Because the physician’s attention is often focused on the stimulator and electrograms, he or she relies heavily on the nurse to monitor the patient’s condition and communicate significant changes. The nurse usually sits between the patient and the cardioverter-defibrillator and crash cart. The nurse monitors the patient’s blood pressure, heart rate, rhythm, and oxygen saturation via a pulse oximeter. The nurse administers drugs for diagnostic and therapeutic interventions during EPS and performs cardioversion or defibrillation when an induced hemodynamically unstable arrhythmia appears. Optimally, a second nurse is available during procedures to administer medications or to assist in technical aspects of the procedure.

Magnetic Navigation

The Stereotaxis system allows physicians to perform catheter ablation of cardiac arrhythmias with a greater degree of safety and precision by driving powerful magnets positioned near the patient with sophisticated software used by the physician. The magnets lead a soft catheter gently along this pathway by guiding its magnetic tip. This enables the physician to safely position the catheter in the precise location by the use of a joystick in the control room and thus minimize radiation exposure. The system uses two permanent magnets mounted on articulating or pivoting arms that are enclosed within a stationary housing, with one magnet on either side of the patient table, inside the EP laboratory. These magnets generate magnetic navigation fields that are less than 10% of the strength of fields typically generated by magnetic resonance imaging (MRI) equipment and therefore require significantly less shielding and cause significantly less interference than MRI equipment.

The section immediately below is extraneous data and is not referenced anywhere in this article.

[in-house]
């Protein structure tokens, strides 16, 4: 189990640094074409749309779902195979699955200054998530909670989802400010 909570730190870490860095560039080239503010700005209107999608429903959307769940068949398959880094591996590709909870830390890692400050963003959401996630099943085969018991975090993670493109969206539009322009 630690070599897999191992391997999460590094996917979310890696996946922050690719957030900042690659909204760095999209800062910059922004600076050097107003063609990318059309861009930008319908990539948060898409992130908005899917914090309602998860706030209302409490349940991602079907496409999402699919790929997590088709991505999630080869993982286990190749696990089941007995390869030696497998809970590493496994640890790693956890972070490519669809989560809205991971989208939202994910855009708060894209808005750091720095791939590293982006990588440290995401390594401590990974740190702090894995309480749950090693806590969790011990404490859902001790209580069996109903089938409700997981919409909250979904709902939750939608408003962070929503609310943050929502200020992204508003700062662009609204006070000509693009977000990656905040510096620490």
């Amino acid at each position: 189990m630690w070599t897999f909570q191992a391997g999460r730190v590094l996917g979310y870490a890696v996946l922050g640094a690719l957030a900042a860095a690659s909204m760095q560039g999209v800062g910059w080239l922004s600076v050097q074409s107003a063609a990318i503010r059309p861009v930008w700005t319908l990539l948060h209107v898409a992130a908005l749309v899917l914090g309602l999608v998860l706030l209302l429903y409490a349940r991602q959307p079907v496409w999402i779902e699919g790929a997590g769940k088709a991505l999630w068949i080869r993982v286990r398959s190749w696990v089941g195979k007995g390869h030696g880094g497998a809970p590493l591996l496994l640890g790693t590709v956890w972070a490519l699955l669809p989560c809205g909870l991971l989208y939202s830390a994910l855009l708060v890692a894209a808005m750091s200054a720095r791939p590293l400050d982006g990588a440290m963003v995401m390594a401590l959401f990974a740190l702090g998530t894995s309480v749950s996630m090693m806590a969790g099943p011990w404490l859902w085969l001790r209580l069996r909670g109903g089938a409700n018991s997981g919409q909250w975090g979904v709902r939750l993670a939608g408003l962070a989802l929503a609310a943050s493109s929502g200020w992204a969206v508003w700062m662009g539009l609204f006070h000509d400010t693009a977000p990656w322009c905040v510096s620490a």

Because the working tip of the disposable interventional device is directly controlled by these external magnetic fields, the physician has the same degree of control regardless of the number or type of turns, or the distance traveled, by the working tip to arrive at its position in the blood vessels or chambers of the heart, which results in highly precise digital control of the working tip of the catheter. A picture of the Stereotaxis system from the University of California Los Angeles with one of the floor-mounted magnets is shown in Figure 6-12. Installing a magnetic navigation system requires that the catheterization laboratory be equipped with steel plates and specialized equipment to prevent the magnetic fields from interfering with other equipment.

Implantation of Pacemakers, Defibrillators, and Resynchronization Therapy Devices

Facilities, Personnel, and Equipment